Frequently diverted and/or misused drug classes include, opioids, stimulants, sleep medications and benzodiazepines. Thus, medicolegal considerations often warrant the ongoing implementation of drug monitoring. Patients who take opioids for pain management may consistently report perceived abuse for their medication use behavior. However, it should be noted that the patient might lack a conscious or perceived motive to ‘abuse’ the drug in question. These statements generally reflect a summary of use as opposed to “precise patterns”. If patients continue to experience untoward drug reactions, they may attempt to decrease the recommended dosage. Thus, it is important for the physician to exercise caution and oversee patient drug use without assuming a criminal motive and/or underlying resentment. Psychosocial consequences of misdirected or misguided drug use can be averted by the diligent application of UDS . Despite patient assurance, there may exist situations where concomitant alcohol consumption is present alongside prescription medications (e.g. benzodiazepines, z-drugs, opiates etc.). Historically, pills were manually numbered and a mental health practitioner performed a health evaluation. However, in order to further ensure patient safety and compliance, reduce instances of mortality resulting from alcohol-related interactions, active drug monitoring should be regarded as a priority. Although, the American Pain Society initially administered opioid treatment recommendations only for patients with ongoing malignancies, physicians of various specialties have adapted UDS guidelines as a function of therapeutic management. In accordance with these guidelines, physicians may supplement existing UDS practices (e.g. medication adherence/ compliance) with “periodic” UDS that takes into account the patient’s fluctuating clinical condition (e.g. comorbidities, psychosocial status, subjective features of pain, etc.). POC immunoassays are relatively popular diagnostic procedures that provide screens for compliance/ adherence as well as possible diversion .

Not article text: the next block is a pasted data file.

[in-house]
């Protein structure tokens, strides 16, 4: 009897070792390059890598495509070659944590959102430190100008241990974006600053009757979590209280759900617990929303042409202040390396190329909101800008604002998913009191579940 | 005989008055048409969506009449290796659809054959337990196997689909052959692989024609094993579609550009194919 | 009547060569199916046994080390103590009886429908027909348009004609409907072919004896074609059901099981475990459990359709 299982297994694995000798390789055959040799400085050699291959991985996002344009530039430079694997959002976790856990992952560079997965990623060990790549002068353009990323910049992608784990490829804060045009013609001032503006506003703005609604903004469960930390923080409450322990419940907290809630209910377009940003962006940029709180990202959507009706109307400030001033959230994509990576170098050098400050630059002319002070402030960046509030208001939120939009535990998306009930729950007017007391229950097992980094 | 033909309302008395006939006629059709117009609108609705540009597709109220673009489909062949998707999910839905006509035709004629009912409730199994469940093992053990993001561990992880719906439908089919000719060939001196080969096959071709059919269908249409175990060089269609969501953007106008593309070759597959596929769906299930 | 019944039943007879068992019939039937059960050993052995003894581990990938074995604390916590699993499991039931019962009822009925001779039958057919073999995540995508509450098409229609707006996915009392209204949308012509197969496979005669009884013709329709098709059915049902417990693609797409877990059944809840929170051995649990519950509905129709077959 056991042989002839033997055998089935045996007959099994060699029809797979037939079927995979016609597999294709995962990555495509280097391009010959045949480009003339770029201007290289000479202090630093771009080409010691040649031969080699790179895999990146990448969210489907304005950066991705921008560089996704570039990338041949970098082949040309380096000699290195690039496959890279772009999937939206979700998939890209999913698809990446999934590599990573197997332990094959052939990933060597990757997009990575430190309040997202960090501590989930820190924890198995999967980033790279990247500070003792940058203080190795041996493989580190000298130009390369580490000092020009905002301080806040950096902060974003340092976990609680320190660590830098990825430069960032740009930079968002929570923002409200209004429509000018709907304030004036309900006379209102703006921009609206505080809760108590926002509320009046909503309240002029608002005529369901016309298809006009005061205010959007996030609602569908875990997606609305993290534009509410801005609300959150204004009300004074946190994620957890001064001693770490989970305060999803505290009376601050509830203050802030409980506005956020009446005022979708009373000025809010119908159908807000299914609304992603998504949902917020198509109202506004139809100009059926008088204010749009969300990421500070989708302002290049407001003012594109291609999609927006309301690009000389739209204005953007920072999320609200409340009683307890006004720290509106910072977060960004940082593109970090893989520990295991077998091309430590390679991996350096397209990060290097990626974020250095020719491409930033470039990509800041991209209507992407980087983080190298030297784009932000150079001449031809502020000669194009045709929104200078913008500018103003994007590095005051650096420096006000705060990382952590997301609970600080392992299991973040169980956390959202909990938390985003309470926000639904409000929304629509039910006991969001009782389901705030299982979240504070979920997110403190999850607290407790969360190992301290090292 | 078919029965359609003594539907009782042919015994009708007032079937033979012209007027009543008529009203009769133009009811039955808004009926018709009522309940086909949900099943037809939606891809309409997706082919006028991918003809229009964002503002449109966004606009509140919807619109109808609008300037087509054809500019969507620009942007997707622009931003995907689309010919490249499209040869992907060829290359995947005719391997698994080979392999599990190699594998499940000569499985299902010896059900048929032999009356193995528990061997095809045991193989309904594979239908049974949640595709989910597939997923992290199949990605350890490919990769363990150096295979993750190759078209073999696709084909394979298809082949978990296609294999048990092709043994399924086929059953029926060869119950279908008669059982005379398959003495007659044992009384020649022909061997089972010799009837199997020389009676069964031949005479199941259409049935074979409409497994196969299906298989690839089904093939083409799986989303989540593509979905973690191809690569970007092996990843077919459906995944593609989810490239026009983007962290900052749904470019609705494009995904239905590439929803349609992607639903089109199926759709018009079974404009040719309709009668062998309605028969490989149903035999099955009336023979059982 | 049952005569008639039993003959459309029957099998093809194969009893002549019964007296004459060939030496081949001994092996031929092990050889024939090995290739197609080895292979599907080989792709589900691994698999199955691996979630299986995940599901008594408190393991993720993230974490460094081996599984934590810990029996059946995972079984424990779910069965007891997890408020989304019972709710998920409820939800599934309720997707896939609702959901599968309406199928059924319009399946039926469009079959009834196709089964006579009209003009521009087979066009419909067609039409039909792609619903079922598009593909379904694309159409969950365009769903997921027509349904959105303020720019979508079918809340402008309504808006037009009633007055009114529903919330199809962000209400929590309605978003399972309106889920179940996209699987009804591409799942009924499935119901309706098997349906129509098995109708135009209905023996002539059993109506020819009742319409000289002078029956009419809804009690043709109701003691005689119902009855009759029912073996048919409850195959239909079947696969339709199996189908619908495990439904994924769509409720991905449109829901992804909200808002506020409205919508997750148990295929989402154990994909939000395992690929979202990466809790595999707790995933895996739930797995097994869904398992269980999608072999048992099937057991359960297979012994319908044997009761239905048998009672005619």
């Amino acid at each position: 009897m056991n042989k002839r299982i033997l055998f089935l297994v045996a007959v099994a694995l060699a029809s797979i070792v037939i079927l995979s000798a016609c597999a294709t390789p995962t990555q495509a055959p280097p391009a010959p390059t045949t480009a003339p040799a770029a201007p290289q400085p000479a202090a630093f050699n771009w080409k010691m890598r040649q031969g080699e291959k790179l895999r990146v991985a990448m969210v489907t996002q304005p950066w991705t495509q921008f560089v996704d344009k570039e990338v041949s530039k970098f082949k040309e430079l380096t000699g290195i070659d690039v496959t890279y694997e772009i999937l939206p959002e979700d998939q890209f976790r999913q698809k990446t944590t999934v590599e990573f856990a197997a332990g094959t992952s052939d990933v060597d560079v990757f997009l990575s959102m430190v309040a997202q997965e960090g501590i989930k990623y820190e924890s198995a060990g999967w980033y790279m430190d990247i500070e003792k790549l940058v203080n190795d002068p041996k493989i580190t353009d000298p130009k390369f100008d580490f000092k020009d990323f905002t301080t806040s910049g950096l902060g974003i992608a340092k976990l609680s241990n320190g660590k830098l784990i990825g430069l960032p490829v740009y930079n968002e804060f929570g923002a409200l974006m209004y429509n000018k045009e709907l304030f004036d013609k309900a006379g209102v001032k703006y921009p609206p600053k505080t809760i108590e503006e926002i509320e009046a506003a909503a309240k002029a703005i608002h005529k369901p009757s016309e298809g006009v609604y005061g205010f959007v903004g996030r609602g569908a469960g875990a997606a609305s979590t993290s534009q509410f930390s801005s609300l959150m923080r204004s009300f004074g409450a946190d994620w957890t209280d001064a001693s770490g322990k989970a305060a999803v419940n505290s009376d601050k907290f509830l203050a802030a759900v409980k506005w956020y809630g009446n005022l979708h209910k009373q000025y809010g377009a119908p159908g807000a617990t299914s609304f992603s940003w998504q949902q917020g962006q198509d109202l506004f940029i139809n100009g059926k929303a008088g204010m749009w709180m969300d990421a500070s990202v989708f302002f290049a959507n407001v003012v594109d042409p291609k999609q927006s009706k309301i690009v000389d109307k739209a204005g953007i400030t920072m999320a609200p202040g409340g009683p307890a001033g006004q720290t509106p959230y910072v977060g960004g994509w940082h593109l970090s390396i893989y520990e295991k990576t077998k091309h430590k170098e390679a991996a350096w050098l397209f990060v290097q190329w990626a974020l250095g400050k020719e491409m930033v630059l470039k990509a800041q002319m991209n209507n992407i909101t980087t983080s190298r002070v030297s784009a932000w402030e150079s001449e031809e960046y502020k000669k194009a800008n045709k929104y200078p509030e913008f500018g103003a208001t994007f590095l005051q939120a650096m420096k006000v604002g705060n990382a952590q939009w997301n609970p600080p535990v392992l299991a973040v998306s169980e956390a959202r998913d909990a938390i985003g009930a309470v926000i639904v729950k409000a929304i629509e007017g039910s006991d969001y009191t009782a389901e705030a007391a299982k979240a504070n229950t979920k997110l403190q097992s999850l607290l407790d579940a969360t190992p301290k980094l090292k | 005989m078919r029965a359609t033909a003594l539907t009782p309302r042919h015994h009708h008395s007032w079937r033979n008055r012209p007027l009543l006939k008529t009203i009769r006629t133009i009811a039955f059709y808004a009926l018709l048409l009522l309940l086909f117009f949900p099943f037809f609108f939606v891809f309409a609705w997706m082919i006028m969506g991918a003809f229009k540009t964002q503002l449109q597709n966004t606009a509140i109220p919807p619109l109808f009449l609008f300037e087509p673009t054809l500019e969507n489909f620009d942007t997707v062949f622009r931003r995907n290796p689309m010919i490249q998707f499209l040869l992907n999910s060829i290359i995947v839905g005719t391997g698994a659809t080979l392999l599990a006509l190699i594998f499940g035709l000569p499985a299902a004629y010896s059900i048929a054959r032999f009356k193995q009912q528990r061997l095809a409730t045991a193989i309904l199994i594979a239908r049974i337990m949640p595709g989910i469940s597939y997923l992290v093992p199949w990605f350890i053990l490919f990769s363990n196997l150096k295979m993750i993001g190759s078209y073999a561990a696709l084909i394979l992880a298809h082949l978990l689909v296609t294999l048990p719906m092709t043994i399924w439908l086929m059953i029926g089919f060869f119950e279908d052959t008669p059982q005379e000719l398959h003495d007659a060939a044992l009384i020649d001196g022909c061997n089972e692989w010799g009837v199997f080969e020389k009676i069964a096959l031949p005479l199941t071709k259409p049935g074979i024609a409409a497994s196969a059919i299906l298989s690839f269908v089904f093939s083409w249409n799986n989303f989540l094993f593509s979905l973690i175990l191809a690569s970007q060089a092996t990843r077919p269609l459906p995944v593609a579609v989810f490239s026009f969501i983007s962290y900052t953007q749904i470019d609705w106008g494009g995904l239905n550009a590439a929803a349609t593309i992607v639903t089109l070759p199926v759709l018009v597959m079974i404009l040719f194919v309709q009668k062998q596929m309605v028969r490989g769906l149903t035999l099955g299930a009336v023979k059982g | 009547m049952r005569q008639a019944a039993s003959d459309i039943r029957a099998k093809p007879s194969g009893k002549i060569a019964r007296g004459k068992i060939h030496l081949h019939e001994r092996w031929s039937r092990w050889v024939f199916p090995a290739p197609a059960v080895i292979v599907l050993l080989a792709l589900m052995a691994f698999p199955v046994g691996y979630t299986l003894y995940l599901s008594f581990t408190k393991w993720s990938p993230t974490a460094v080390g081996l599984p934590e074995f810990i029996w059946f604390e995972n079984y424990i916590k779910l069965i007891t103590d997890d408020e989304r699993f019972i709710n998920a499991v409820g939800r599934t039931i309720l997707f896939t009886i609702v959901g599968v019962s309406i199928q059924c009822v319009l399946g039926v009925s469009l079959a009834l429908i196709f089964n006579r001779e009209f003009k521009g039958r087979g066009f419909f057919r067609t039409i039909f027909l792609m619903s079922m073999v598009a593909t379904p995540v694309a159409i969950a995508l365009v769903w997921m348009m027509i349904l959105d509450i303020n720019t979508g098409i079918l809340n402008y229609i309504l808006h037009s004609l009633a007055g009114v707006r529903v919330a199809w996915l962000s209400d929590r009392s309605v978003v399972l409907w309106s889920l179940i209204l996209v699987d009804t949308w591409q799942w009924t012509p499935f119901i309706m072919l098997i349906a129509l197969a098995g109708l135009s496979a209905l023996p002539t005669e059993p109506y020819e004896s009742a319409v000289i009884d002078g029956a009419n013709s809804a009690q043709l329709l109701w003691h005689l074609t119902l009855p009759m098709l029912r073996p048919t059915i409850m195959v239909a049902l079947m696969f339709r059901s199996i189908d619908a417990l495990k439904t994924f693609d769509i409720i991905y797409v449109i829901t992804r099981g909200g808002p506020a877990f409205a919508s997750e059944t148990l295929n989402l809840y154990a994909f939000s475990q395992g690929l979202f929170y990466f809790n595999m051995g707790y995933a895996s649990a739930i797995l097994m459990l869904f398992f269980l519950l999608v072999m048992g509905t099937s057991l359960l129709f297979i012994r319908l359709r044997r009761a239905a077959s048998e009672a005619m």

Study designs reflecting Cincinnati and California Emergency Room (ER) psychiatry patients have revealed that comprehensive UDS has a nonexistent effect on observable behavior or overall length of hospital stay . Moreover, the research indicated that polysubstance abuse appeared to be even more prevalent in individuals that presented to the ER without psychotic features. Thus, it is not prudent for physicians to diagnose patients exclusively based on the prevailing toxicity profile. In roughly 20% of patient cases, the expected acute symptomatology does not appear to correspond with the drug in question. Adequate investigation of drug etiology necessitates confirmation via gas chromatography and/or mass spectrometry. Confirmation testing is an underutilized screening technique, leading to subpar assessment of patient’s acute clinical status. Concomitant substance use by a third of Cincinnati and California ER psychiatry patients provides a strong rationale for the routine and comprehensive implementation of UDS. Furthermore, quantitative screening reveals valuable information about patient drug use timeline (acute vs. chronic use) . After perusing the literature for evidence-based practices, specialists from The Texas Pain Society concluded that an effective intervention program for opioids should integrate regular UDS . Other high-yield components of an organized UDS program include fastidious observation of the patient’s mental health/conduct and medications . A holistic paradigm for UDS implementation that incorporates cutoff adjustments and expanded panel may have practical implications, including a reduction in non-adherence and increase in compliance, resulting in fewer complications. Given the aforementioned clinical strategies, our team is proposing the comprehensive (routine and periodic) use of a 12-substance panel (THC, Benzoylecgonine, d-Amphetamine, d-Metamphetamine, Morphine, Methadone, Oxycodone, Oxazepam, MDMA, PCP, Propoxyphene and Secobarbital) that is administered on a case-by-case basis. The patient’s toxidrome may further guide therapy, especially within the context of confirmatory testing.